Just south of the border with Brazil, where stands of pine trees and grass-covered sand dunes meet the steely Atlantic, the village of Punta del Diablo has carved out its own unique place among Uruguayan beach towns. Its subtle charms, from excellent surfing and yoga to fresh, creative cuisine, have made it the ideal weekend retreat for Uruguayans, Brazilians, and Argentines alike. The town swells during the brief high season, but you can visit after the February rush to experience what the town is like at its best: a tranquil wilderness.
While it’s hard to go wrong with food or accommodations in this friendly surfing village, there are several places in town that go above and beyond. Here’s just a handful of ideas to get you started on planning your next long weekend on this lush, remote stretch of Atlantic coastline.
While one of the most appealing aspects of Punta del Diablo is its far-flung feel, it’s really only a few hours’ drive from Punta del Este, and less than an hour from Brazil. Many of the buses en route to Punta del Este continue on to Punta del Diablo, and there are plenty of options for bus or car transportation from Montevideo.
There’s never a shortage of places to stay — the number of permanent residents hovers around 500, but many beach houses and condos are ready to accommodate the thousands that swarm here during the high season. Much of the town’s architecture is a unique mix of modernism and more traditional local styles that hearken back to its origins as a remote fishing village. You’ll see some classic beach huts and rentals in bright hues, but there are also newer homes, many constructed on stilts, that break from convention. Their sleek lines and clean silhouettes contrast beautifully with green, verdant surroundings, making Punta del Diablo look more like a futurist oasis than an old village.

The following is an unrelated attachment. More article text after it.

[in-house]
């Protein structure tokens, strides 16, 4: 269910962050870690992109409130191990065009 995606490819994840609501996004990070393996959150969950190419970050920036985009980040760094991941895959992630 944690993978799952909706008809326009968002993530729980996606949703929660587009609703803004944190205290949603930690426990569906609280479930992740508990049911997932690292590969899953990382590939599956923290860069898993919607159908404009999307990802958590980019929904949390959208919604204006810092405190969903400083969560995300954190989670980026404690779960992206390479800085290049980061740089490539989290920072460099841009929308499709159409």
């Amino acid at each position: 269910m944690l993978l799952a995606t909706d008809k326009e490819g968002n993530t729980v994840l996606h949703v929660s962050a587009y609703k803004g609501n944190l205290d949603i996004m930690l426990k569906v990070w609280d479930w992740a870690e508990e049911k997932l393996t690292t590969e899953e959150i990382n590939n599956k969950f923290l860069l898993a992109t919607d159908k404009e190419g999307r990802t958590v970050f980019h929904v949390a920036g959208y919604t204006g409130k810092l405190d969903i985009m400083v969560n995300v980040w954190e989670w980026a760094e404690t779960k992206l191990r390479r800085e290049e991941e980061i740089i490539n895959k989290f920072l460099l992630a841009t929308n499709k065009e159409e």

If you have time to book ahead, stay at Sangha Yoga B&B (you can reach them at email@example.com), one of the town’s best accommodations. This idyllic hideaway is hidden away in its own stand of fragrant pine trees on the edge of town, giving guests even more privacy and quiet. The owners built the modernist eco-house with the help of an architect neighbor, and it’s truly a unique space, full of light, natural materials, and mementos from the couple’s global travels. There are currently two rooms available, with another one in the works.
After you’re settled in, borrow a towel from your hosts and head down the dirt road to the beach. Punta del Diablo is packed with lovely beaches, and the largest one, very creatively named “Playa Grande,” is just a couple minutes’ walk from the bed & breakfast. If you’re hungry after traveling, veer right onto the main road towards town to pick up picnic supplies. Be sure to swing by the tempting churros stand near the ocean on your way back — you won’t regret it.